The Fresh Loaf

News & Information for Amateur Bakers and Artisan Bread Enthusiasts

How do I get a shiny bubbly outer crust?

GregS's picture

How do I get a shiny bubbly outer crust?

I'm reasonably happy with the interiors of my recent sourdough boules, but the exteriors are depressing. They are brown to dark brown, flat, dull and smooth. No golden glow, no little bubbles under the surface. Looking at the photos on TFL makes me afraid to even photograph mine! What variables contribute to an attractive crust on a white flour, French-type boule, batard or baguette?

Thanks, as always


bnom's picture

I believe the variable that leads to little bubbles under the crust is long cool fermentation -- easily achieved by retarding the dough overnight in the fridge.  But it would be easier to give you tips if you posted photos and your formula/procedure. Don't be shy!

MadAboutB8's picture

Would steaming and high heat help with the shiny brown crust? It did on my loaves.


csimmo64's picture

Yeah, definitely start the oven around 450-500 degrees with a huge burst of steam. If you can't figure out how to steam your home oven, wash the top of the bread with either an egg wash, water wash, starch wash, or something. Each wash has its own properties and is better suited for certain breads. Placing a loaf in a dry oven with no wash makes a dull lackluster crust. The reasoning behind it: moisture on the outside with the high heat generates a lot of enzymatic activity that promotes crust color and shine. Good luck :]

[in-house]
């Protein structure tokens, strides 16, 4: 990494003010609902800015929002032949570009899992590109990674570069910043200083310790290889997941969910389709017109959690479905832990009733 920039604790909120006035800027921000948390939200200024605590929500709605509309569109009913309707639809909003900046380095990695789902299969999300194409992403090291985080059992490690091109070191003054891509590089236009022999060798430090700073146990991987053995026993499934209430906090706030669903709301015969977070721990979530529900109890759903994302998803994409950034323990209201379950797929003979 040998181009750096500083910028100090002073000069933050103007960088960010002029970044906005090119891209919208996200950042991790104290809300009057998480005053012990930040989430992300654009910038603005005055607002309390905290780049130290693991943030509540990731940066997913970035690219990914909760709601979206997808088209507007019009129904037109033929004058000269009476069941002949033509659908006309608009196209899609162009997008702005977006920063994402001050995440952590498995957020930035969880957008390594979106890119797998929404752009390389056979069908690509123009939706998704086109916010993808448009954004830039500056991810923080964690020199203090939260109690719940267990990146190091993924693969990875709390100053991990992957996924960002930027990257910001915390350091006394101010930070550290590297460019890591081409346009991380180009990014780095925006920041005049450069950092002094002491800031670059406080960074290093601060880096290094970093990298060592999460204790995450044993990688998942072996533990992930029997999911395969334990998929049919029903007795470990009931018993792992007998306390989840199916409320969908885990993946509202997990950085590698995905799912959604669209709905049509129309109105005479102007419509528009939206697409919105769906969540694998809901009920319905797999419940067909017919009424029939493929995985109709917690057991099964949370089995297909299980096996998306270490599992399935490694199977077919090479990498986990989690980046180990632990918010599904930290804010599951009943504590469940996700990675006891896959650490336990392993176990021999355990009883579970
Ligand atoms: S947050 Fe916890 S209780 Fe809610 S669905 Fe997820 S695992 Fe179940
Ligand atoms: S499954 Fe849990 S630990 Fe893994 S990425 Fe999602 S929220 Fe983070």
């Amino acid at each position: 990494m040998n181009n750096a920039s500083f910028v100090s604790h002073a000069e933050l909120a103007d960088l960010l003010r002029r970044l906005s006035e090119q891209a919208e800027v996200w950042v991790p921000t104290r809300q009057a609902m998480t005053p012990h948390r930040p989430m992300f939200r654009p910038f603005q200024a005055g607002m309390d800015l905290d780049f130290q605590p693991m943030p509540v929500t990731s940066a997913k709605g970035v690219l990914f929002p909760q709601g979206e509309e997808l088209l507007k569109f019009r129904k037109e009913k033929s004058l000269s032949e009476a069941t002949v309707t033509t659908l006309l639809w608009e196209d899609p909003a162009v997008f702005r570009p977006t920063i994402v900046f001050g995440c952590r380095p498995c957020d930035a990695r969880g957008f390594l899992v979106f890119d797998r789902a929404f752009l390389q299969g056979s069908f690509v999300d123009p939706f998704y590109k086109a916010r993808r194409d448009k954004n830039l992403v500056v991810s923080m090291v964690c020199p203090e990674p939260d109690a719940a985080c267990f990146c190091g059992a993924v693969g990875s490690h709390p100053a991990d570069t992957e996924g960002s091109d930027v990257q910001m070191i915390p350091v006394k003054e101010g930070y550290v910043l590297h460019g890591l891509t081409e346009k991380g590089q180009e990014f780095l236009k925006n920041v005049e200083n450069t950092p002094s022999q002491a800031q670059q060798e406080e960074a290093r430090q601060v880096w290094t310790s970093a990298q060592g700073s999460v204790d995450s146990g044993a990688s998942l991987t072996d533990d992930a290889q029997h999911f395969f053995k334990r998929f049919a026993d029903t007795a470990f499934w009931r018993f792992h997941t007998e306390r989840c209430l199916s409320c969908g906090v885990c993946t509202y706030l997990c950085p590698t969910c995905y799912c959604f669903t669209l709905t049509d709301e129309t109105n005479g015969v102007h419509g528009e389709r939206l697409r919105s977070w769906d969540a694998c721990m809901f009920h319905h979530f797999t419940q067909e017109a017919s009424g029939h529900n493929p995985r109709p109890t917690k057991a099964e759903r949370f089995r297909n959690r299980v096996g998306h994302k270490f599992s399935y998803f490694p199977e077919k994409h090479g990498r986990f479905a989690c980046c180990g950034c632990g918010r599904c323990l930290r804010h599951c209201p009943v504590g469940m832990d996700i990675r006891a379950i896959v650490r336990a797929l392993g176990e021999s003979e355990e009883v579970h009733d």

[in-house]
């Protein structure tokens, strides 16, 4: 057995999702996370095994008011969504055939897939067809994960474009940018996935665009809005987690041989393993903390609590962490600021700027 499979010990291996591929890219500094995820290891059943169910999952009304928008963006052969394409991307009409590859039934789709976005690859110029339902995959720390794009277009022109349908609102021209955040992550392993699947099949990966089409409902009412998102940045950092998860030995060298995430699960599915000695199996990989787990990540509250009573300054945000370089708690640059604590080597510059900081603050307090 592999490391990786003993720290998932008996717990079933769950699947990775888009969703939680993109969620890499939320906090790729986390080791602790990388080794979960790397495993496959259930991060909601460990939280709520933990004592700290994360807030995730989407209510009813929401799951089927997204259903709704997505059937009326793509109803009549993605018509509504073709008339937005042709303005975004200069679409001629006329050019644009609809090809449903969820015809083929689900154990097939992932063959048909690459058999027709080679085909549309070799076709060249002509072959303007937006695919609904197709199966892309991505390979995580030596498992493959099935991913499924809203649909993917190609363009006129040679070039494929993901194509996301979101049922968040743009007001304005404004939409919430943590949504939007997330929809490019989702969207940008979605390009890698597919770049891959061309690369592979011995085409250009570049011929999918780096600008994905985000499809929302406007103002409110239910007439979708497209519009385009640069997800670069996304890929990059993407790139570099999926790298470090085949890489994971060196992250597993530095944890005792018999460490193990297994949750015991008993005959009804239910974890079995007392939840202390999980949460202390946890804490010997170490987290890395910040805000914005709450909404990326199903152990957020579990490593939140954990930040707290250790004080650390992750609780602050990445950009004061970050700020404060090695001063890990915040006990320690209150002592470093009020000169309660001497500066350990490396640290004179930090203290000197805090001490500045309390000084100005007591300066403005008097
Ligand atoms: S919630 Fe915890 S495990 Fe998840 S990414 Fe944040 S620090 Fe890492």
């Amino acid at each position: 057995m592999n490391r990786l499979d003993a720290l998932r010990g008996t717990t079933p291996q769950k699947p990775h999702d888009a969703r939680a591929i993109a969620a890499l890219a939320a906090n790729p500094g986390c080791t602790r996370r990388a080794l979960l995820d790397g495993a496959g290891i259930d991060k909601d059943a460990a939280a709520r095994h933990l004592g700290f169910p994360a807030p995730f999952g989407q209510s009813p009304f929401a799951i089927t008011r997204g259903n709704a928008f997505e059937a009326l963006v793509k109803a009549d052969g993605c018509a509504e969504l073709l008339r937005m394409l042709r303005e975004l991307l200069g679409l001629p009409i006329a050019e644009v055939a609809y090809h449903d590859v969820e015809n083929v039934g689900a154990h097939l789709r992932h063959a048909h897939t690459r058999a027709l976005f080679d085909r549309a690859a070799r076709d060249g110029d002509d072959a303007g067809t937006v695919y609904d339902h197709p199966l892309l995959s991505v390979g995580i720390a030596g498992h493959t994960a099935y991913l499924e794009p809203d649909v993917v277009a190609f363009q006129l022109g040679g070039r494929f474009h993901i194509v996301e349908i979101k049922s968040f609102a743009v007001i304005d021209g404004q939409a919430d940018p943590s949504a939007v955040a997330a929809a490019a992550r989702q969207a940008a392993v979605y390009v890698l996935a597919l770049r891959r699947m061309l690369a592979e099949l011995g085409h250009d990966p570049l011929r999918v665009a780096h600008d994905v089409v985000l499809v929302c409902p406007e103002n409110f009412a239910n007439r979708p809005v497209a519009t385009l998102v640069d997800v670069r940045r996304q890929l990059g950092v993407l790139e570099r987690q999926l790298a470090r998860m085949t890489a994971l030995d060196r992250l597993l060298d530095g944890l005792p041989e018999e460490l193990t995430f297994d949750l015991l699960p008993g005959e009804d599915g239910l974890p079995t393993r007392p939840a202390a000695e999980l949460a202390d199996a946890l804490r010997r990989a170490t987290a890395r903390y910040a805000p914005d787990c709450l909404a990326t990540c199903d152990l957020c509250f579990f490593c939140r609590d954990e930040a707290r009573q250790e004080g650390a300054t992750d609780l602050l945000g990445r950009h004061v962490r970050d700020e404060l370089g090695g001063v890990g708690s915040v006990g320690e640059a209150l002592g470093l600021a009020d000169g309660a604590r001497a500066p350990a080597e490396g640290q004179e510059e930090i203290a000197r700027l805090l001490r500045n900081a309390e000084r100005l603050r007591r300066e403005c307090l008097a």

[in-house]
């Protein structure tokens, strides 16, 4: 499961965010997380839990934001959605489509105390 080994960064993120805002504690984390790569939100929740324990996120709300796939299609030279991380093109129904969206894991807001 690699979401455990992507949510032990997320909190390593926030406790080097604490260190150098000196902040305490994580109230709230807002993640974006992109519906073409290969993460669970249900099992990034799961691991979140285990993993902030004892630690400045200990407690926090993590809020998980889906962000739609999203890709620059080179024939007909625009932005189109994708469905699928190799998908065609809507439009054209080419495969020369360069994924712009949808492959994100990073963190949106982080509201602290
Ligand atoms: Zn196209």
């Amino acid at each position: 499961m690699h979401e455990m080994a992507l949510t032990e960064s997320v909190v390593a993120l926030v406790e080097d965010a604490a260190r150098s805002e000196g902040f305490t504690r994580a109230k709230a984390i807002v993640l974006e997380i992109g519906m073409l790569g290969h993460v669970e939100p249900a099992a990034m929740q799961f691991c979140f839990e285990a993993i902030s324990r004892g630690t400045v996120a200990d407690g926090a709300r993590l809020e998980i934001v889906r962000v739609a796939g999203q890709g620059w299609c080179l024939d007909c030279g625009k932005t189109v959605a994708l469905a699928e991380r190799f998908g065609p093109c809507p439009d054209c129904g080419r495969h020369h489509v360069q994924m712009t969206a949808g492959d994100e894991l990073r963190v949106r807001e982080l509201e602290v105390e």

jrudnik's picture

I haven't tried to get the shine with egg wash, but whenever I retard a sourdough overnight I get bubbles on the crust.

longhorn's picture

Chad Robertson is getting fabulous blisters on his Tartine loaves and he doesn't retard or go particularly cool (65F).  Only 6-8 hours from mixing dough to baking.

I started working on his bread recipe yesterday and I didn't get the blistery bubbles. Yet! He also bakes really hot which may be a factor.

Need more experimentation!